PY - 2018/12/31

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N2 - Background: Dengue is a significant climate-sensitive disease. Public health professionals play an important role in prevention and control of the disease. This study aimed to explore dengue control and prevention in the context of climate change in China. Methods: A cross-sectional survey was conducted among 630 public health professionals in 2015. Descriptive analysis and logistic regression were performed. Results: More than 80% of participants from southwest and central China believed climate change would affect dengue. However, participants from northeast China were less likely to believe so (65%). Sixty-nine percent of participants in Yunnan perceived that dengue had emerged/re-emerged in recent years, compared with 40.6% in Henan and 23.8% in Liaoning. Less than 60% of participants thought current prevention and control programs had been effective. Participants believed mosquitoes in high abundance, imported cases and climate change were main risk factors for dengue in China. Conclusion: There were varying views of dengue in China. Professionals in areas susceptible to dengue were more likely to be concerned about climate change and dengue. Current prevention and control strategies need to be improved. Providing more information for staff in lower levels of Centers for Disease Control and Prevention may help in containing a possible increase of dengue.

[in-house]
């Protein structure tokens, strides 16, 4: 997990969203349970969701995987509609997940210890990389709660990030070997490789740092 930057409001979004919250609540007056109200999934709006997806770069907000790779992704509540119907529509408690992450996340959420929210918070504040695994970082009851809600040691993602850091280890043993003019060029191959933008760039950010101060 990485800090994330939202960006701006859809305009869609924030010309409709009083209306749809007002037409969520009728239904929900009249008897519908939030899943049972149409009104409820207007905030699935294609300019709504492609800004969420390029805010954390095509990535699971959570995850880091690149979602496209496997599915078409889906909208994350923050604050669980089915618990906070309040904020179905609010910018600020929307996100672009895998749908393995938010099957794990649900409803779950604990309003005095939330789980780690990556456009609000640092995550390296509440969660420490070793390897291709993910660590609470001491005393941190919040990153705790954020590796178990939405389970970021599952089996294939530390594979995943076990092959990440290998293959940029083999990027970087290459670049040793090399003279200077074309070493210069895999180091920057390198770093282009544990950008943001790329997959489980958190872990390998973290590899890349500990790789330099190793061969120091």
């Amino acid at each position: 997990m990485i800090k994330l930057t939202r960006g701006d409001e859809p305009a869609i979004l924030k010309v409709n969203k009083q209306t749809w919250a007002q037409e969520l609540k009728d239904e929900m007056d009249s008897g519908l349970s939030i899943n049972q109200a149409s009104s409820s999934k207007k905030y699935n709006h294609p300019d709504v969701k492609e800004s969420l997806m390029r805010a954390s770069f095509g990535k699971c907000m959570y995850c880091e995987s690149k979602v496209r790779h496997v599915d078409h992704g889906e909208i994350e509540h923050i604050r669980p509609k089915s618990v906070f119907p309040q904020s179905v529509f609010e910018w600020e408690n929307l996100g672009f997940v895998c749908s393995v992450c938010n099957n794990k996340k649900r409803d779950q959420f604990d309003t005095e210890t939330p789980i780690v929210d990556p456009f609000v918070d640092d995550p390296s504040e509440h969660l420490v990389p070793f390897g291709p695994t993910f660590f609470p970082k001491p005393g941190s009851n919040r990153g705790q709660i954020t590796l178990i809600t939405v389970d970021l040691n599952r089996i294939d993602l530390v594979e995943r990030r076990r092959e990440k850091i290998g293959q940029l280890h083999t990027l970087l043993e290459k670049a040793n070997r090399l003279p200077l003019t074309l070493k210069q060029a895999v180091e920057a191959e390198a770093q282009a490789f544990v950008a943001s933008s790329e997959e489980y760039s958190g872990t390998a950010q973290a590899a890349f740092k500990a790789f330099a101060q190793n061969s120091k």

AB - Background: Dengue is a significant climate-sensitive disease. Public health professionals play an important role in prevention and control of the disease. This study aimed to explore dengue control and prevention in the context of climate change in China. Methods: A cross-sectional survey was conducted among 630 public health professionals in 2015. Descriptive analysis and logistic regression were performed. Results: More than 80% of participants from southwest and central China believed climate change would affect dengue. However, participants from northeast China were less likely to believe so (65%). Sixty-nine percent of participants in Yunnan perceived that dengue had emerged/re-emerged in recent years, compared with 40.6% in Henan and 23.8% in Liaoning. Less than 60% of participants thought current prevention and control programs had been effective. Participants believed mosquitoes in high abundance, imported cases and climate change were main risk factors for dengue in China. Conclusion: There were varying views of dengue in China. Professionals in areas susceptible to dengue were more likely to be concerned about climate change and dengue. Current prevention and control strategies need to be improved. Providing more information for staff in lower levels of Centers for Disease Control and Prevention may help in containing a possible increase of dengue.

KW - China

KW - Climate change

KW - Dengue control

KW - Infectious disease

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U2 - 10.1016/j.jiph.2018.12.010

DO - 10.1016/j.jiph.2018.12.010

M3 - Article

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JF - Journal of Infection and Public Health

SN - 1876-0341